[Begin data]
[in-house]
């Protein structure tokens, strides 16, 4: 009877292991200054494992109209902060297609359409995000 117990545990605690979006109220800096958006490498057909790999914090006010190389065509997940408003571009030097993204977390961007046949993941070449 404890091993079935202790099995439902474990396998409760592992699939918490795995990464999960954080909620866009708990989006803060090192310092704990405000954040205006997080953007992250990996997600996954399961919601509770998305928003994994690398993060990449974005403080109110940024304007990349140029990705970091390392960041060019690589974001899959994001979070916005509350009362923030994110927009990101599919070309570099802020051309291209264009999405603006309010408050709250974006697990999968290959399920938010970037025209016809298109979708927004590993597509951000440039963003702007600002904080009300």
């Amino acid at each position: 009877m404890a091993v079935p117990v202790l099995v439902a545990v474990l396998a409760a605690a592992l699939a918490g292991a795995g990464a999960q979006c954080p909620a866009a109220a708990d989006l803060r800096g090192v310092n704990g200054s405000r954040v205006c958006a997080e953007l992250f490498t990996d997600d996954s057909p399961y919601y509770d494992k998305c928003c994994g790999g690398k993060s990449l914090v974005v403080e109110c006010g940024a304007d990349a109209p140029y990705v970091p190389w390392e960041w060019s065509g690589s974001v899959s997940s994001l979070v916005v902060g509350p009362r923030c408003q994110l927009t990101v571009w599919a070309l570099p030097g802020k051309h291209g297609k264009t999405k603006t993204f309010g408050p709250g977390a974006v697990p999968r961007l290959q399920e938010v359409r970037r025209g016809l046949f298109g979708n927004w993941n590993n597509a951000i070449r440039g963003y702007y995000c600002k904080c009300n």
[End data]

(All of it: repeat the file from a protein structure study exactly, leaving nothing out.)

[in-house]
């Protein structure tokens, strides 16, 4: 009877292991200054494992109209902060297609359409995000 117990545990605690979006109220800096958006490498057909790999914090006010190389065509997940408003571009030097993204977390961007046949993941070449 404890091993079935202790099995439902474990396998409760592992699939918490795995990464999960954080909620866009708990989006803060090192310092704990405000954040205006997080953007992250990996997600996954399961919601509770998305928003994994690398993060990449974005403080109110940024304007990349140029990705970091390392960041060019690589974001899959994001979070916005509350009362923030994110927009990101599919070309570099802020051309291209264009999405603006309010408050709250974006697990999968290959399920938010970037025209016809298109979708927004590993597509951000440039963003702007600002904080009300």
């Amino acid at each position: 009877m404890a091993v079935p117990v202790l099995v439902a545990v474990l396998a409760a605690a592992l699939a918490g292991a795995g990464a999960q979006c954080p909620a866009a109220a708990d989006l803060r800096g090192v310092n704990g200054s405000r954040v205006c958006a997080e953007l992250f490498t990996d997600d996954s057909p399961y919601y509770d494992k998305c928003c994994g790999g690398k993060s990449l914090v974005v403080e109110c006010g940024a304007d990349a109209p140029y990705v970091p190389w390392e960041w060019s065509g690589s974001v899959s997940s994001l979070v916005v902060g509350p009362r923030c408003q994110l927009t990101v571009w599919a070309l570099p030097g802020k051309h291209g297609k264009t999405k603006t993204f309010g408050p709250g977390a974006v697990p999968r961007l290959q399920e938010v359409r970037r025209g016809l046949f298109g979708n927004w993941n590993n597509a951000i070449r440039g963003y702007y995000c600002k904080c009300n």